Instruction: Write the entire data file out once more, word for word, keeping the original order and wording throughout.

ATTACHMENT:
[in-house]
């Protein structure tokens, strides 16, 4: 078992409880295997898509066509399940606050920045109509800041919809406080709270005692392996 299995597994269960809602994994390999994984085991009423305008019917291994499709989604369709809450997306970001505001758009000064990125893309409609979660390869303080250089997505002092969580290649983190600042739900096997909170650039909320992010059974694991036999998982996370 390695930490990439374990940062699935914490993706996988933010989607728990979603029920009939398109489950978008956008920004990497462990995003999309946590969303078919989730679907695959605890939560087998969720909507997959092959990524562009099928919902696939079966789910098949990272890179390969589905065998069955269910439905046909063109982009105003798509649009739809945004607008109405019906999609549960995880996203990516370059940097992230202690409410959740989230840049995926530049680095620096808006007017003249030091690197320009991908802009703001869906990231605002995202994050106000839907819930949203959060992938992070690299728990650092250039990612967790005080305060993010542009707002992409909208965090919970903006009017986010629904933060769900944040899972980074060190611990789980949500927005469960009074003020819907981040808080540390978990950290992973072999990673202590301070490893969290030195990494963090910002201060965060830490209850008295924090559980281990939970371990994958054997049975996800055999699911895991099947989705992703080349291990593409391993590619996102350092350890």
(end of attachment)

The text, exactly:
[in-house]
């Protein structure tokens, strides 16, 4: 078992409880295997898509066509399940606050920045109509800041919809406080709270005692392996 299995597994269960809602994994390999994984085991009423305008019917291994499709989604369709809450997306970001505001758009000064990125893309409609979660390869303080250089997505002092969580290649983190600042739900096997909170650039909320992010059974694991036999998982996370 390695930490990439374990940062699935914490993706996988933010989607728990979603029920009939398109489950978008956008920004990497462990995003999309946590969303078919989730679907695959605890939560087998969720909507997959092959990524562009099928919902696939079966789910098949990272890179390969589905065998069955269910439905046909063109982009105003798509649009739809945004607008109405019906999609549960995880996203990516370059940097992230202690409410959740989230840049995926530049680095620096808006007017003249030091690197320009991908802009703001869906990231605002995202994050106000839907819930949203959060992938992070690299728990650092250039990612967790005080305060993010542009707002992409909208965090919970903006009017986010629904933060769900944040899972980074060190611990789980949500927005469960009074003020819907981040808080540390978990950290992973072999990673202590301070490893969290030195990494963090910002201060965060830490209850008295924090559980281990939970371990994958054997049975996800055999699911895991099947989705992703080349291990593409391993590619996102350092350890």